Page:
"Do you want to go back to my place, or go out?" Kelly nudges me with his knee. "Let's go out and eat quickly," I say with a sigh, "So that way we can come back for wine and not have to burn down your apartment afterwards." He smiles wide and gives me another jostle of his knee. "That's why I love you," he laughs. We gather our things, he straightens his spine--steeling himself--as he locks the door behind us, and we walk down to the restaurant. I hold his hand to keep him calm, and Kelly takes a deep breath to prepare himself. It had been his suggestion, true, but I know deep down he was hoping I would say "Oh no, hon', we don't have to go there." Outside, he composes himself quickly and holds the door open for me.

I have eaten a lot of weirdish things before and after I started dating Kel. Quail, rabbit, goat, pheasant...okay, well, weirdish for me and other non-foodies. (I know plenty of people who don't like lamb, let alone billy goat's gruff in a tangy yogurt sauce.) I've had raw shellfish every way possible. I've eaten skinny steel-colored fish deep fried like fish fries. I've expanded my pallet extensively and gotten a chance to feed my tongue's travel lust. By this point I've eaten most of Europe, some of the Middle East, and a large portion of Asia. Central America has been visited by way of Mexico (chocolate covered ants and bad take-out), but I haven't gotten a chance to expand into South America despite the Brazilian barbecue in my neighborhood. After I seriously started dating Kelly, I thought that it'd be a chance to find the perfect places for my wander-taste...and it's been true for many. Best sushi places, great steaks and cheeses, his friend Myra Ellen runs the best sandwich shop I've ever been to...but my favorite cuisine has been brushed over until that night.

Despite the rampant poverty and other less-than-savory issues, I've always been fascinated by India. The language, the religion, the customs, the culture...and the food. I understand that, unless my friend Shyam is making it for me, the samosa that I'm eating isn't really Indian, but it's close enough. I almost put out a personal ad for an Indian boyfriend just so I would be kept in naan for the rest of my potentially carb-overloaded life. His mother could have called me the "white devil subverting my precious beta, may he burn in hell for all eternity" to my face...I would have gladly answered to it and still washed the dishes so long as she threw a buttery slab in my direction.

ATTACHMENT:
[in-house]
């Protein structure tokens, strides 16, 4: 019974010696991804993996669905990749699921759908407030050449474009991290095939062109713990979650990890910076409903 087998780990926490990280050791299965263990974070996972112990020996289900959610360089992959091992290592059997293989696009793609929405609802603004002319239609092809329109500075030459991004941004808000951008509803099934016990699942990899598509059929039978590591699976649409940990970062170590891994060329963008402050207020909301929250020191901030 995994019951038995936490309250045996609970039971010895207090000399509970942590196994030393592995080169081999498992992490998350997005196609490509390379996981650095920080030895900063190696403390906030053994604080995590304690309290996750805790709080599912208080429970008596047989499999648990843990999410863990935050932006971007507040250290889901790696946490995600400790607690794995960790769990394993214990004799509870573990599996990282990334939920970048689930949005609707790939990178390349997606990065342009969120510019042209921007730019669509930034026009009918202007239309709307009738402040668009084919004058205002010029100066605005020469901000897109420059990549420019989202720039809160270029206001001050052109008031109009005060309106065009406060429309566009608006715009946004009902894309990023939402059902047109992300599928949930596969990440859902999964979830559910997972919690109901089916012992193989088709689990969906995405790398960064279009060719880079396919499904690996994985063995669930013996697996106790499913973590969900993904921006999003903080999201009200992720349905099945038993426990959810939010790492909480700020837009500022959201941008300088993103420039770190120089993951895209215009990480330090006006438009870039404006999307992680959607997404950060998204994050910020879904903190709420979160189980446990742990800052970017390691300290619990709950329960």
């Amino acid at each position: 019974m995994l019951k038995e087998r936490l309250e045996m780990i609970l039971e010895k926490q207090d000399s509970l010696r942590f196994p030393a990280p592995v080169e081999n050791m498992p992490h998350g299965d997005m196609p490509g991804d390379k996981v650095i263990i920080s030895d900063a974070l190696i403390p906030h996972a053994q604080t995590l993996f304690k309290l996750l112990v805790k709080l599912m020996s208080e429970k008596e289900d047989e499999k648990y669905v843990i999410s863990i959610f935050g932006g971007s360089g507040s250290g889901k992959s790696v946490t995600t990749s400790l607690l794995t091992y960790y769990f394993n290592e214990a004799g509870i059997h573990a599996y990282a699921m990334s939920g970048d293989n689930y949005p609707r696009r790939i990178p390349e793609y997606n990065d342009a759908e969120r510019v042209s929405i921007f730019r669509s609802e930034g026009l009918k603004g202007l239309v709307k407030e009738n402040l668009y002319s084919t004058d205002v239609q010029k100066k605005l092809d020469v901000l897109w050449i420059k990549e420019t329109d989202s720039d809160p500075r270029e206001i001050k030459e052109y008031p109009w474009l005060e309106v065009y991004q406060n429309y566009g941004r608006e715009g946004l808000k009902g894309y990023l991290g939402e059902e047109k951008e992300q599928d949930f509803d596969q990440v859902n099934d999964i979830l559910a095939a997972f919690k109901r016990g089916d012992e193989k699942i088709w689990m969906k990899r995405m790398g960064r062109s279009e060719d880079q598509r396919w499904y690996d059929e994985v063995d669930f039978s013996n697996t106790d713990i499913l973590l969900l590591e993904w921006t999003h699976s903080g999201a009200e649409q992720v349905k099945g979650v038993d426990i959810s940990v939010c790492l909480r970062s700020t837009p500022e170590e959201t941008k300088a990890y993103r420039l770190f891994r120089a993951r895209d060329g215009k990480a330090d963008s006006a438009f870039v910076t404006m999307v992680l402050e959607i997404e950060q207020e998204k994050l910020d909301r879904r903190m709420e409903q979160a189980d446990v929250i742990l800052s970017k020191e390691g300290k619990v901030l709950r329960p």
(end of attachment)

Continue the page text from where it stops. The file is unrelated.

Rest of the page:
According to Kelly, many industry people have issues with Indian because of the strength of the spices used. Cumin, cardamom, exotic smells that I think are heavenly apparently burn out any wine-person's nostrils and make their eyes water. It makes sense, I suppose, if you focus your senses to a laser focus that a handful of curry could be a bad thing...but I just can't see it.

The restaurant is fairly new and set up a little cramped. The two women speaking Spanish at the table touching ours sniff as we sit down and complain loudly about the girl dining behind us talking about the Swiss economy and human rights violations. Kelly agonizes over the least offensive item as I switch from staring down the entirety of India in every meat offered. I finally pick the lamb Vindaloo and rub Kel's knuckles across the table. "Thanks for doing this," I tell him and he nods. Suddenly, a light hits his eyes and he licks his lips. "What's that?" he asks the waitress, pointing to the bright orange, creamy drink someone at the Swiss violation's table sucks through their neon straw. "Mango lassi. You want one?" He nods excitedly and I smile, glad to have found at least one offensive item to bribe him with at a later date.